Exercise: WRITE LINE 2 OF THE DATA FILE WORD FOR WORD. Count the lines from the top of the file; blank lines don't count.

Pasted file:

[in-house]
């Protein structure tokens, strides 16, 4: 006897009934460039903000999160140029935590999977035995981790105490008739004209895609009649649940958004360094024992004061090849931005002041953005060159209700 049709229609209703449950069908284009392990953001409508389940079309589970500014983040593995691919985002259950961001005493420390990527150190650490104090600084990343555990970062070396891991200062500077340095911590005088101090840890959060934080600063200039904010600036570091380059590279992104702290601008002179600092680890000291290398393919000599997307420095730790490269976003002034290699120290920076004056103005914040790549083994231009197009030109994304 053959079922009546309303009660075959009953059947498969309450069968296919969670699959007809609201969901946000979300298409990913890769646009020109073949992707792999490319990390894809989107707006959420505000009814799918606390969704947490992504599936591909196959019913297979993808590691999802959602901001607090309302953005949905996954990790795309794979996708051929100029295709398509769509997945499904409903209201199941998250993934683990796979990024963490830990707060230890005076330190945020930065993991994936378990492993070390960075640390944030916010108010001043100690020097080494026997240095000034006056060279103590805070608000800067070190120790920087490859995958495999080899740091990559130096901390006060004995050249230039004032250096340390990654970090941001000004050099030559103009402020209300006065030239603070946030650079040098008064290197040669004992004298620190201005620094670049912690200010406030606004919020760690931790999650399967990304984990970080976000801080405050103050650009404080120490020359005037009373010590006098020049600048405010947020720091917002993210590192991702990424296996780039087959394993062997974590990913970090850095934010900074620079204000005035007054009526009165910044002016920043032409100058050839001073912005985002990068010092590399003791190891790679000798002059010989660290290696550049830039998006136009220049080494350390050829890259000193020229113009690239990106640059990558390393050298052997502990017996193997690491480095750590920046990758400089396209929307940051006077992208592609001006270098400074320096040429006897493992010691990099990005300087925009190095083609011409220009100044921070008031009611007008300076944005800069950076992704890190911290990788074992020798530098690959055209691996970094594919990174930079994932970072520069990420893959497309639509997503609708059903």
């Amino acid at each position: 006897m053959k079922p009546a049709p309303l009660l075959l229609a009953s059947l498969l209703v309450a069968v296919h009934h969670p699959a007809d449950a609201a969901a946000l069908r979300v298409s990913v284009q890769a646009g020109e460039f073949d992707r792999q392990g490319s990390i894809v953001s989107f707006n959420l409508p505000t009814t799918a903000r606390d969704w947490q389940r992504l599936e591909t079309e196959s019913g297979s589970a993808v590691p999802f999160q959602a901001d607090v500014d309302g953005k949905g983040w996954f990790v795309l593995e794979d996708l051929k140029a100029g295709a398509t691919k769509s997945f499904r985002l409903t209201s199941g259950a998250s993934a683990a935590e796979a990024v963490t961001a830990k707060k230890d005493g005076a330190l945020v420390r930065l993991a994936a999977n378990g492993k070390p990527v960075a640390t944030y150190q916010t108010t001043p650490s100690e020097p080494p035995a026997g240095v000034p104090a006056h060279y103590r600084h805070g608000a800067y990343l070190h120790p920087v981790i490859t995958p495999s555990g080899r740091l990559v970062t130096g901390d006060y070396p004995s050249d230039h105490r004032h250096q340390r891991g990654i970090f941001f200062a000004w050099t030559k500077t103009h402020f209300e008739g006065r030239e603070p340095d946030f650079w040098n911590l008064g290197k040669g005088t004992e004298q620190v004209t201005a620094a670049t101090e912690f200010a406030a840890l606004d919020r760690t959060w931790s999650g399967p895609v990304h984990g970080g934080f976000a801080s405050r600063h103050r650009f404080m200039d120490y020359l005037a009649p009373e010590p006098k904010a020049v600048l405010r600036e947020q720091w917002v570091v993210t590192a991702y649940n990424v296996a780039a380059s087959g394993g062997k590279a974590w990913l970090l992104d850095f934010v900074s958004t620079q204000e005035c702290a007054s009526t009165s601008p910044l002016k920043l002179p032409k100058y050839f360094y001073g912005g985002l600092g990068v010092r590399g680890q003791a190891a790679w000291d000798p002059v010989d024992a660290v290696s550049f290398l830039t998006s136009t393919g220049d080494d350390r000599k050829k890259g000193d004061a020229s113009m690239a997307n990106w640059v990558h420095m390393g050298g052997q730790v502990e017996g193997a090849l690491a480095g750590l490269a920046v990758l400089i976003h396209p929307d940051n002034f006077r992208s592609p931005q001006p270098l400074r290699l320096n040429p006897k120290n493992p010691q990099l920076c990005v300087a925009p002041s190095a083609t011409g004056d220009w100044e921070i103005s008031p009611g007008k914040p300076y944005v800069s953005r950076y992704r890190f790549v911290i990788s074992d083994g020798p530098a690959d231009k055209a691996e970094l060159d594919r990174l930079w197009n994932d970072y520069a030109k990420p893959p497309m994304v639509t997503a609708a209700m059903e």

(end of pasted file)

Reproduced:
């Protein structure tokens, strides 16, 4: 006897009934460039903000999160140029935590999977035995981790105490008739004209895609009649649940958004360094024992004061090849931005002041953005060159209700 049709229609209703449950069908284009392990953001409508389940079309589970500014983040593995691919985002259950961001005493420390990527150190650490104090600084990343555990970062070396891991200062500077340095911590005088101090840890959060934080600063200039904010600036570091380059590279992104702290601008002179600092680890000291290398393919000599997307420095730790490269976003002034290699120290920076004056103005914040790549083994231009197009030109994304 053959079922009546309303009660075959009953059947498969309450069968296919969670699959007809609201969901946000979300298409990913890769646009020109073949992707792999490319990390894809989107707006959420505000009814799918606390969704947490992504599936591909196959019913297979993808590691999802959602901001607090309302953005949905996954990790795309794979996708051929100029295709398509769509997945499904409903209201199941998250993934683990796979990024963490830990707060230890005076330190945020930065993991994936378990492993070390960075640390944030916010108010001043100690020097080494026997240095000034006056060279103590805070608000800067070190120790920087490859995958495999080899740091990559130096901390006060004995050249230039004032250096340390990654970090941001000004050099030559103009402020209300006065030239603070946030650079040098008064290197040669004992004298620190201005620094670049912690200010406030606004919020760690931790999650399967990304984990970080976000801080405050103050650009404080120490020359005037009373010590006098020049600048405010947020720091917002993210590192991702990424296996780039087959394993062997974590990913970090850095934010900074620079204000005035007054009526009165910044002016920043032409100058050839001073912005985002990068010092590399003791190891790679000798002059010989660290290696550049830039998006136009220049080494350390050829890259000193020229113009690239990106640059990558390393050298052997502990017996193997690491480095750590920046990758400089396209929307940051006077992208592609001006270098400074320096040429006897493992010691990099990005300087925009190095083609011409220009100044921070008031009611007008300076944005800069950076992704890190911290990788074992020798530098690959055209691996970094594919990174930079994932970072520069990420893959497309639509997503609708059903």